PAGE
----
World Bank progam leader Sebastien Dessus
The World Bank expects South Africa's growth to pick up modestly in 2019 to 1.3% on the back of several “promising” policy announcements made by President Cyril Ramaphosa’s administration in 2018. It expects the economy to expand by 1.7% in 2020.
Nevertheless, the bank believes that the country’s growth potential remains trapped at below 2% as a result of several “deep structural constraints”, including inadequate infrastructure and serious human-capital backlogs.
The World Bank lowered its growth projection for 2018 to 0.9% in its twelfth ‘South Africa Economic Update’, released in Johannesburg on Tuesday, describing its earlier 1.4% forecast for 2018 as having been too optimistic.
Progamme leader for equitable growth, finance and institutions Sebastien Dessus said its earlier 2018 forecast placed too large a weighting on the initial rise in business confidence associated with the transition from President Jacob Zuma to Ramaphosa.
The country’s subsequent underperformance highlighted the fact that, while “confidence matters”, it was insufficient on its own to ensure higher levels of investment and growth in a context of the country’s persistent structural problems.
The immediate outlook had been lifted, however, by commitments made to credible policy positions, such as maintaining Budget discipline and inflation targeting.
It had been buoyed further by the actions being taken to address corruption and improve governance at State-owned companies (SoCs), as well as through effort to build consensus for reforms at the Jobs Summit and Investment Conference.
The improved outlook was threatened, though, by less supportive external factors such as the return of the weather-affecting El Nino phenomenon, trade tensions and global monetary tightening.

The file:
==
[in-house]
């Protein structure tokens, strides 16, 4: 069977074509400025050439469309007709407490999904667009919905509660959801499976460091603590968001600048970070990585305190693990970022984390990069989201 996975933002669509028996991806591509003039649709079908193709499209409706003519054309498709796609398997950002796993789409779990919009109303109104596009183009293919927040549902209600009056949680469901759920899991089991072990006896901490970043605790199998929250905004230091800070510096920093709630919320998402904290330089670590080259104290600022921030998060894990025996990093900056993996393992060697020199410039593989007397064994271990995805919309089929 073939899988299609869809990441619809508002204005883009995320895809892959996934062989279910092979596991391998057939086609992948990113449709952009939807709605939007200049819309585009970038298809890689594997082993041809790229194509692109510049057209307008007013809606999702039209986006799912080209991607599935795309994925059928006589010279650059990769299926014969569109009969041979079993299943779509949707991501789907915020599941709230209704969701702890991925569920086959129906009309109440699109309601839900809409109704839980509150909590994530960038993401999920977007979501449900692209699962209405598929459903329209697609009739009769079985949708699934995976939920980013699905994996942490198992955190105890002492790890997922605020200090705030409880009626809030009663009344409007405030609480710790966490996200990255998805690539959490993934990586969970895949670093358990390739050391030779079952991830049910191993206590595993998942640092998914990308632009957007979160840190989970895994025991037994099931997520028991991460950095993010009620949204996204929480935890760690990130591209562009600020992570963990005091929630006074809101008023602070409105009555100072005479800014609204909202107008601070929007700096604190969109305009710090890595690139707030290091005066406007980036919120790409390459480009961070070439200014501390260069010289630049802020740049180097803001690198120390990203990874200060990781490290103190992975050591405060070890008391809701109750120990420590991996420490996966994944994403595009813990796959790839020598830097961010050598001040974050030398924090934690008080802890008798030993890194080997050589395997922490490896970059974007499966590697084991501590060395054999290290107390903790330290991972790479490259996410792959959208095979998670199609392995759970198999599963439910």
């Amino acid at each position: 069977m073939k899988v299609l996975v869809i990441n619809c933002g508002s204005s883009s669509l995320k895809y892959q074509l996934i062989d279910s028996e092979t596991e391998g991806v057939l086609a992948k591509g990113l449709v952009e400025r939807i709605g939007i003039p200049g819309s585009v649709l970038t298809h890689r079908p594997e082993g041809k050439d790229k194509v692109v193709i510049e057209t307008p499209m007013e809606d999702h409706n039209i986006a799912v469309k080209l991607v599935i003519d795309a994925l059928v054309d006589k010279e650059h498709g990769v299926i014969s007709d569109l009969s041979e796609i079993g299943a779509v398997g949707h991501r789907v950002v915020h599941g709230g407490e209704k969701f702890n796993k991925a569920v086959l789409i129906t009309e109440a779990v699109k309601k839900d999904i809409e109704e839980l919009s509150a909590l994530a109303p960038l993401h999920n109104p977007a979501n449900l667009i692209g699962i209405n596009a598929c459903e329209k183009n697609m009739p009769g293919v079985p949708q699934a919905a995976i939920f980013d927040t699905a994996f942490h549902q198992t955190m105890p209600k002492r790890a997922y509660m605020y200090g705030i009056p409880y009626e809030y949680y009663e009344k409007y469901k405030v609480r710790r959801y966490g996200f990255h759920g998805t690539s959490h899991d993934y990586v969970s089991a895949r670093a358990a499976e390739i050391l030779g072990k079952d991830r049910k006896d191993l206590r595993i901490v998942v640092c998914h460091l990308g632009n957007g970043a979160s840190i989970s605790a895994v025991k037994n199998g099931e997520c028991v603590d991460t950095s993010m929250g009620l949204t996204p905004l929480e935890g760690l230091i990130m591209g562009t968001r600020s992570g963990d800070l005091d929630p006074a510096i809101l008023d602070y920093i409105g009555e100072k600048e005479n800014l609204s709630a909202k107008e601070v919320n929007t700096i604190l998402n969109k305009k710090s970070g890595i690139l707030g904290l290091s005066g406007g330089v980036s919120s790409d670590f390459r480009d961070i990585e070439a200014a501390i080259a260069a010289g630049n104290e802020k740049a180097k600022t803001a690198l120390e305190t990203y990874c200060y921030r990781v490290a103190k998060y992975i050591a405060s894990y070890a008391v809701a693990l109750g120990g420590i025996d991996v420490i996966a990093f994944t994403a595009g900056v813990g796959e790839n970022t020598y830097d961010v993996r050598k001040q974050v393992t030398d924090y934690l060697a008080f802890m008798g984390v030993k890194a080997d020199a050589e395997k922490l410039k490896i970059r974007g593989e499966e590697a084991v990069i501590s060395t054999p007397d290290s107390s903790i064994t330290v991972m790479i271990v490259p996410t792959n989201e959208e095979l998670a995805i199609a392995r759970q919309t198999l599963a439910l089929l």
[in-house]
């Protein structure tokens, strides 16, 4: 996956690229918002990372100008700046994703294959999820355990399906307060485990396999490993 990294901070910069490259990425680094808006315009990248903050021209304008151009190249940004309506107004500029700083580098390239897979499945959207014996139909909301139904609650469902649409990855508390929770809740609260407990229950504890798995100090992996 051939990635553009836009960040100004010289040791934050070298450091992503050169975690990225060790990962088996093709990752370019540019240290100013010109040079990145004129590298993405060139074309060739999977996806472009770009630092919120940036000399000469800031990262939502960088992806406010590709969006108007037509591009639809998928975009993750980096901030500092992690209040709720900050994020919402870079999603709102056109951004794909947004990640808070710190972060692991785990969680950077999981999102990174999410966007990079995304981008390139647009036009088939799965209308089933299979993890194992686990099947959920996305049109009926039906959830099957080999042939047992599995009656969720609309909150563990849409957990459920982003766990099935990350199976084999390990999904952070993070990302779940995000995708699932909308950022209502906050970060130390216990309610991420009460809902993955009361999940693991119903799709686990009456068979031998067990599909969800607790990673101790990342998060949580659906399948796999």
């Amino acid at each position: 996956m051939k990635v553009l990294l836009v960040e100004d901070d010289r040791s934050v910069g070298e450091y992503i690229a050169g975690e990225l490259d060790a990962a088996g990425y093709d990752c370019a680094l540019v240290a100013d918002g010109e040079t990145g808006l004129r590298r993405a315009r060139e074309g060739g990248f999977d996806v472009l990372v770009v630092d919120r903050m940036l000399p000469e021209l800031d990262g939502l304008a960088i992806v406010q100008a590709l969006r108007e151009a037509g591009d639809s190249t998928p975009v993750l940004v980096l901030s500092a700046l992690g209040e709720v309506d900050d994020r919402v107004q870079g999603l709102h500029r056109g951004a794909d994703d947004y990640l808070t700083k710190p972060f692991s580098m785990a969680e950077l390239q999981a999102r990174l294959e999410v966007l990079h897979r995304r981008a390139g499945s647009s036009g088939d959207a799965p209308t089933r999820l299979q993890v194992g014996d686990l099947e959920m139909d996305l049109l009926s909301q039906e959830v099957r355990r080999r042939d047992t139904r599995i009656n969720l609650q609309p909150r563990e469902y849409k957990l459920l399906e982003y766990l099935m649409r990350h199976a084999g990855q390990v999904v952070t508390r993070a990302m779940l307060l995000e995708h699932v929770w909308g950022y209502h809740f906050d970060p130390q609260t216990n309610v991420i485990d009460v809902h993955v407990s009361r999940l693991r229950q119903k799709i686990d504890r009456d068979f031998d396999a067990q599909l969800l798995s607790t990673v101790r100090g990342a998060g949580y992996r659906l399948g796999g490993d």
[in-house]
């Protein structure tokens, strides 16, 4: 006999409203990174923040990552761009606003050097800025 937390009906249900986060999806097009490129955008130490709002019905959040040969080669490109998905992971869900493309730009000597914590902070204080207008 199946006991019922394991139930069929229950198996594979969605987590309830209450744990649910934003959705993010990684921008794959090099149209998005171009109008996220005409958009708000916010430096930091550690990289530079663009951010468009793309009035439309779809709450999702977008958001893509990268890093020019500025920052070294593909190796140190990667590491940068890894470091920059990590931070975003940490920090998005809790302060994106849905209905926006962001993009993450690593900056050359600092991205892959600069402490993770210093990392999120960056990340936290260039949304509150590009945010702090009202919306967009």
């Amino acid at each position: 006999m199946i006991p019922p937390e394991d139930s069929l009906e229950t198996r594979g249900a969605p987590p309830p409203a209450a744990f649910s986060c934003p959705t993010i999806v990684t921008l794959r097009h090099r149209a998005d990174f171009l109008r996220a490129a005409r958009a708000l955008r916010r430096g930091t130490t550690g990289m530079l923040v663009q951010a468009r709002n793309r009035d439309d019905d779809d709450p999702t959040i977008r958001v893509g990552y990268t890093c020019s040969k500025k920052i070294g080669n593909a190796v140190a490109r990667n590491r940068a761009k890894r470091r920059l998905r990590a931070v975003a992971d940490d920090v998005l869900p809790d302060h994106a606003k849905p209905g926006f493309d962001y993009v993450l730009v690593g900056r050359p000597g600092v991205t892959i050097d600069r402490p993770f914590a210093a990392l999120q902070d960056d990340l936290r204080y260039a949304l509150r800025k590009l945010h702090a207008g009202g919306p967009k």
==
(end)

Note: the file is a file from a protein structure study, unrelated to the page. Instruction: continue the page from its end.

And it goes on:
It could also be undermined by weak liquidity positions at several SoCs, most notably Eskom. The bank’s modelling shows that, should SoC contingent liabilities materialise as real liabilities for government, South Africa’s debt as a percentage of gross domestic product (GDP) would increase by an additional 2%. Debt as a percentage of GDP stands at about 55% currently and is forecast to stabilise at nearly 60% in 2023/24.
The bank was also supportive of government’s Economic Stimulus and Recovery Plan that included the creation of the South Africa Infrastructure Fund, which would seek to mobilise public and nongovernmental resources for economic and social infrastructure projects.
Senior economist Marek Hanusch revealed that the bank was working with government to finalise the fund’s institutional framework.
Improving management systems for government’s R400-billion medium-term infrastructure pipeline had been identified as a key priority, along with finding ways to facilitate the injection of private and development finance into projects with large social benefits.
NSFAS REFORMS UNSUSTAINABLE
The bank also made the case, in its latest country report, for reforming tertiary education in South Africa to increase enrollments in post-school education and training to address inequality.
The report warns that recent reforms to the National Student Financial Aid Scheme (NSFAS), will not only prove costly but also unsustainable to the fiscus, which will reduce space for improving quality and expanding admission capacity.
“The new scheme is progressive in reducing relative income inequality . . . but still allocated three-fifths of total funds to non-poor students, as most academically eligible students belong to the non-poor ‘missing middle’,” Dessus said.
The bank recommends that NSFAS grants be converted to income-contingent loans, which cover students against individual risks, but also ensures financial sustainability.
“International experience shows that income-contingent loans tend to have higher repayment rates and are more equitable since graduates pay a fixed portion of their income, but are exempted from repaying if they are unemployed of if their income is below a predetermined ceiling.”
Grants could be confined to highly vulnerable and under-privileged students, the bank argued.